My veggie wash says: "100% Natural. Laboratory tested and proven to remove unwanted residues significantly better than water rinsing alone. Waxes and many agriculture chemicals are designed to be water resistant. With Natural Lemon solvents for effective and safe cleaning. Veggie Wash rinses clean is significantly more effective than water in removing these tough surface contaminates, including people-handling residues (fingerprints). Veggie Wash rinses clean and leaves no after taste, just the natural flavors of really clean, fruits & vegetables!"

"100% Natural ingredients: Water, natural cleaners made from corn & coconut, lemon oil, sodium ditrate (a natural derivative of citrus fruit), glycerin (from coconut oil) & grapefruit seed extract."

Now my thoughts:

1. Have you been in the bathrooms at restaurants and it has the notice on the doors that it is a state law for workers to wash their hands before they return to work? I have and they are not the ones I worry about... look at all the people who touch the fruit & veggies and put them back. Kids always have to pick thing up and we all know they are walking germ kegs! I am a nurse and I know what germs from hands can do, our hospitals are rampant with it and they spread deadly antibiotic resistant germs just in that manner, by not washing their hands! I am gonna wash it for sure, just for that reason. I don't want my immune system to go wacko!

2. I don't see anything in the ingredients that looks like vinegar but the lemon juice stuff is sure there and I can sure smell it after I spray it too. It cuts the wax really well on apples.

3. This is the only thing I could find on the sodium ditrates:

Pectin and Citrus oil from lime wastes:

Waste from lime is one of the richest sources of pectin. Lime fruit is produced in India, the major area being Andhra Pradesh, Assam, Gujrat, Madhya Pradesh, Tamil Nadu and Punjab. Besides pectin, the by-products viz. Oil and Citrates are in good demand.

Pectin is extensively used in pharmaceutical and food processing industries, whereas citrus oils have greater demand for manufacturing of cosmetics, perfumes etc. Besides these are widely used for flavoring, several kinds of beverages, bakery and confectionery products.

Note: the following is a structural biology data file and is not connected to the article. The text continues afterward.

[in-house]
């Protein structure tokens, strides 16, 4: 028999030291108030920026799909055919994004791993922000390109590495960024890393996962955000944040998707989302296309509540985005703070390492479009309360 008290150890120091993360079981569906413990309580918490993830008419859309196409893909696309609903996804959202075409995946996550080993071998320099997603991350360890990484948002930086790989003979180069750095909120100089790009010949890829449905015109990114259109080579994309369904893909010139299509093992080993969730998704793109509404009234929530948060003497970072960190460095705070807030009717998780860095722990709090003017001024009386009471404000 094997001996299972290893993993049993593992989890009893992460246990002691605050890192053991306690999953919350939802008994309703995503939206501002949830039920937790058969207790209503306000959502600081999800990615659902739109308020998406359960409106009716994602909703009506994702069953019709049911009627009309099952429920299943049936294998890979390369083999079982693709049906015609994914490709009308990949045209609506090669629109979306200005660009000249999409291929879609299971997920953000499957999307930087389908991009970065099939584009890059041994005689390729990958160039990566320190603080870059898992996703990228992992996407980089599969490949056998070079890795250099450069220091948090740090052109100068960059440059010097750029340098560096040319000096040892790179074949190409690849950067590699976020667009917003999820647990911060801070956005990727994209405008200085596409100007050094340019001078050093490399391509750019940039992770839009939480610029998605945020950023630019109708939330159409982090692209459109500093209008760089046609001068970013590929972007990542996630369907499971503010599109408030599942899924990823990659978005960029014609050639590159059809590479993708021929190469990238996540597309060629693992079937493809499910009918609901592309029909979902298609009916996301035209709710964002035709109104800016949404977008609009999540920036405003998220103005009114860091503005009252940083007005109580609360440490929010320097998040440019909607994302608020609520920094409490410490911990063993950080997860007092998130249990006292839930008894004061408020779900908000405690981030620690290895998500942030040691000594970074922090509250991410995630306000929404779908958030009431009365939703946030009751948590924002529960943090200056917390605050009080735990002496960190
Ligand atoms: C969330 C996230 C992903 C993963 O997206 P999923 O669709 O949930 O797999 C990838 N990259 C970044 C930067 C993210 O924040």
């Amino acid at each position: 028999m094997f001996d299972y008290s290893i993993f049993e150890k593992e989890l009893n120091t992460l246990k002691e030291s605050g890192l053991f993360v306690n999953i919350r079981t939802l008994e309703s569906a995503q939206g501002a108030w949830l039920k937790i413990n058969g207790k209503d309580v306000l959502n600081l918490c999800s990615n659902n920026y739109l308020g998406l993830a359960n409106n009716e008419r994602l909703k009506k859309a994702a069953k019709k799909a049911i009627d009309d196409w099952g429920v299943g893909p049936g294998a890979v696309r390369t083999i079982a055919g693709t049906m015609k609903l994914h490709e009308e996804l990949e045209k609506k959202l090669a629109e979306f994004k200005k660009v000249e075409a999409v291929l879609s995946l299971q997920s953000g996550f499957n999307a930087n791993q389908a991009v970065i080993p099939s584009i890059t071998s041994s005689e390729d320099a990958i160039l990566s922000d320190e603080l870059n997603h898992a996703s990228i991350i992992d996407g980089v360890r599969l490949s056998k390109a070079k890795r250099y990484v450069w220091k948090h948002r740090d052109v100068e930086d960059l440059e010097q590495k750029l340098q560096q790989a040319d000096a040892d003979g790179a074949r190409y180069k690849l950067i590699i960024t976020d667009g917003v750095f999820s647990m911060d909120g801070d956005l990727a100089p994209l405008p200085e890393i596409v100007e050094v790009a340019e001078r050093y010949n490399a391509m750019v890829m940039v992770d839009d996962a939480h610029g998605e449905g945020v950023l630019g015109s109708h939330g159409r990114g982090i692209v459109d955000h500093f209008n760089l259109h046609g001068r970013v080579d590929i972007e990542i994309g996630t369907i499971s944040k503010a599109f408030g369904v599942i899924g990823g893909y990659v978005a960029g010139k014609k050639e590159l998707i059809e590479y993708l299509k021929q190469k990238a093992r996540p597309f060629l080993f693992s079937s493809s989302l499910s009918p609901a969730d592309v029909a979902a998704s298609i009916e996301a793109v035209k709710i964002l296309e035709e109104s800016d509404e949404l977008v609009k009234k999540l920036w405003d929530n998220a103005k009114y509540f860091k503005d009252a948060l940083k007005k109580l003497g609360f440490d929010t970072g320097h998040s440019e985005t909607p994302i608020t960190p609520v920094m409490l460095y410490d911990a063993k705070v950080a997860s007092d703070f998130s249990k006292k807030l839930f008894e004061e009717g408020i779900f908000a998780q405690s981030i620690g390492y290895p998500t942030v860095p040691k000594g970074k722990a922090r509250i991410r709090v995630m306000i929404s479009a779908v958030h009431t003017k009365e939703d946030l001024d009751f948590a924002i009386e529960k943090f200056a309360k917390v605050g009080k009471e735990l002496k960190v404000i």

The main raw materials required are lime fruit, Aluminum Sulphate, Sodium Carbonate, Hydrochloric acid, Ion exchange resin, Sugar, Liquid Ammonia and Denatured Alcohol

Process of Manufacturing:

Oil and Citrate- The limes are washed and crushed to obtain separate juice, peel and pomace. The juice is strained and the residue is separated. The filtrate is steam distilled to yield oil. The residue obtained from distillation is filtered, calcium citrate is precipitated from the filtrate by adding calcium carbonate. The precipitate is washed and dried.

Calcium Citrate is reacted with sodium carbonate, which is separated and used for precipitation of calcium citrate. The filtrate containing sodium citrate is concentrate, crystallized and centrifuged to separate the sodium ditrate crystals, which are then dried.

Calcium Citrate is also decomposed to obtain citric acid and calcium sulphate, which is filtered off. The filtrate is concentrated, crystallized and centrifuged to obtain citric acid crystals which are then dried.

4. Coconut oil will not only bring temporary relief to the skin, but it will aid in healing and repairing, unlike most lotions. The coconut oil can help bring back a youthful appearance to your skin by removing the outer layer of dead skin cells, making the skin smoother. The skin will become more evenly textured with a healthy "shine." And the coconut oil will penetrate into the deeper layers of the skin and strengthen the underlying tissues.

5. Glycerin, also known as glycerol, is a natural alcohol and water attractor that is commonly found in skin care products. It makes the skin look and function better, assisting direct skin cells through their four stages of maturity.

6. Grapefruit seed extracts main advantage is it's extraordinary ability to perform both (internally and externally) against a wide variety of known or unknown infections caused by viruses, bacteria, funguses and parasites.

Household Uses - Vegetable wash, counter tops, cutting boards, laundry cleaner, etc.

So it looks like lime and grapefruit seed extracts as well as that glycerin from that coconut oil... maybe that stuff isn't so expensive after all huh? LOL! (10/17/2005)

By Alice

Make Your Own Vegetable Wash

I use this wash and it works great and is very affordable.

Vegetable Wash

Sink Washing: Add 20 or more drops of Grape fruit Seed extract into a sink full of cold water. Briefly soak any vegetables.

Spray Washing: Add 20 drops Grape fruit Seed extract per 32oz bottle of water with sprayer pump. Shake thoroughly and spray on any vegetables. Rinse when done.

Hope this helps

By Linda T.

Make Your Own Vegetable Wash

Do NOT use any soaps in your vegetable washes. The skins of produce can absorb even the weakest solutions of soap. Ingestion of soap can cause diarrhea. The FDA and USDA does not recommend the use of soaps at all. Simply rinsing in water will cut down the presence of bacteria significantly. Rinsing it twice will cut it down 100 to 1. (12/08/2005)

By Health inspector

Make Your Own Vegetable Wash

In a spray bottle put in about 1/8 "Braggs" Apple Cider Vinegar, a tiny bit of "Food Grade" H2O2, and fill with Distilled Water.

Spray and let sit for a minute, then rinse under running water while scrubbing with a vegetable brush. (02/20/2006)

By Red Hawk